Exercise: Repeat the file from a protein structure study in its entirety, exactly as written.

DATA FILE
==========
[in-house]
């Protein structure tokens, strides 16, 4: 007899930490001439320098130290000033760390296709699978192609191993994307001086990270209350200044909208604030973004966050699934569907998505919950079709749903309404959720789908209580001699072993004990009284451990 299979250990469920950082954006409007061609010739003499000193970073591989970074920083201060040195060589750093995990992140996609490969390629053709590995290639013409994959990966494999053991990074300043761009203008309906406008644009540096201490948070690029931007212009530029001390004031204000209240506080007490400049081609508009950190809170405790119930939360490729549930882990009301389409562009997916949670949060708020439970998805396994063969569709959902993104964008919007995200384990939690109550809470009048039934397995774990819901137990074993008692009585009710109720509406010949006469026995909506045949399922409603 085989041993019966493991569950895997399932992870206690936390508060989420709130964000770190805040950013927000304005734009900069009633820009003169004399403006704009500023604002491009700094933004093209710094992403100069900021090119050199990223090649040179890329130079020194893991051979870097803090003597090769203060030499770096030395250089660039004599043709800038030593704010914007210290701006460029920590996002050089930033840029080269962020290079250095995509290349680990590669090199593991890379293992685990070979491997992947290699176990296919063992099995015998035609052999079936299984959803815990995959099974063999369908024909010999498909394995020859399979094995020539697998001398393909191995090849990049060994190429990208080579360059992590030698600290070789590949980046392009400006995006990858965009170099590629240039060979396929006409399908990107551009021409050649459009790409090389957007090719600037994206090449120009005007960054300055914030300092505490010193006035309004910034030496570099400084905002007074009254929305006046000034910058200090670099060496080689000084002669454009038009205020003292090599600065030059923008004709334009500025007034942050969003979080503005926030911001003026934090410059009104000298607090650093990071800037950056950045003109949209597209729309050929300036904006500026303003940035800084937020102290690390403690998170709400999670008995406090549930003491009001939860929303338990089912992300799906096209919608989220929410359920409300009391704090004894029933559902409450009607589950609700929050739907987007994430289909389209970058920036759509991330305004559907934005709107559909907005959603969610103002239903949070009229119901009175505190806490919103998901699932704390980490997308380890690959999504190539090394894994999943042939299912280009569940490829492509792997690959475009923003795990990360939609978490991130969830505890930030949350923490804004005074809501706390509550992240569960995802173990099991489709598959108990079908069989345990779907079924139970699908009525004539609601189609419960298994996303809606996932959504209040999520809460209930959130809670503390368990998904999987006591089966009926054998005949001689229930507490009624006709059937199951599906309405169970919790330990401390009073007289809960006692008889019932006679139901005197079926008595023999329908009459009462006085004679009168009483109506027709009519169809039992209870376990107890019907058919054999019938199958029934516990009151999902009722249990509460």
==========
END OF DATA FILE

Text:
[in-house]
């Protein structure tokens, strides 16, 4: 007899930490001439320098130290000033760390296709699978192609191993994307001086990270209350200044909208604030973004966050699934569907998505919950079709749903309404959720789908209580001699072993004990009284451990 299979250990469920950082954006409007061609010739003499000193970073591989970074920083201060040195060589750093995990992140996609490969390629053709590995290639013409994959990966494999053991990074300043761009203008309906406008644009540096201490948070690029931007212009530029001390004031204000209240506080007490400049081609508009950190809170405790119930939360490729549930882990009301389409562009997916949670949060708020439970998805396994063969569709959902993104964008919007995200384990939690109550809470009048039934397995774990819901137990074993008692009585009710109720509406010949006469026995909506045949399922409603 085989041993019966493991569950895997399932992870206690936390508060989420709130964000770190805040950013927000304005734009900069009633820009003169004399403006704009500023604002491009700094933004093209710094992403100069900021090119050199990223090649040179890329130079020194893991051979870097803090003597090769203060030499770096030395250089660039004599043709800038030593704010914007210290701006460029920590996002050089930033840029080269962020290079250095995509290349680990590669090199593991890379293992685990070979491997992947290699176990296919063992099995015998035609052999079936299984959803815990995959099974063999369908024909010999498909394995020859399979094995020539697998001398393909191995090849990049060994190429990208080579360059992590030698600290070789590949980046392009400006995006990858965009170099590629240039060979396929006409399908990107551009021409050649459009790409090389957007090719600037994206090449120009005007960054300055914030300092505490010193006035309004910034030496570099400084905002007074009254929305006046000034910058200090670099060496080689000084002669454009038009205020003292090599600065030059923008004709334009500025007034942050969003979080503005926030911001003026934090410059009104000298607090650093990071800037950056950045003109949209597209729309050929300036904006500026303003940035800084937020102290690390403690998170709400999670008995406090549930003491009001939860929303338990089912992300799906096209919608989220929410359920409300009391704090004894029933559902409450009607589950609700929050739907987007994430289909389209970058920036759509991330305004559907934005709107559909907005959603969610103002239903949070009229119901009175505190806490919103998901699932704390980490997308380890690959999504190539090394894994999943042939299912280009569940490829492509792997690959475009923003795990990360939609978490991130969830505890930030949350923490804004005074809501706390509550992240569960995802173990099991489709598959108990079908069989345990779907079924139970699908009525004539609601189609419960298994996303809606996932959504209040999520809460209930959130809670503390368990998904999987006591089966009926054998005949001689229930507490009624006709059937199951599906309405169970919790330990401390009073007289809960006692008889019932006679139901005197079926008595023999329908009459009462006085004679009168009483109506027709009519169809039992209870376990107890019907058919054999019938199958029934516990009151999902009722249990509460």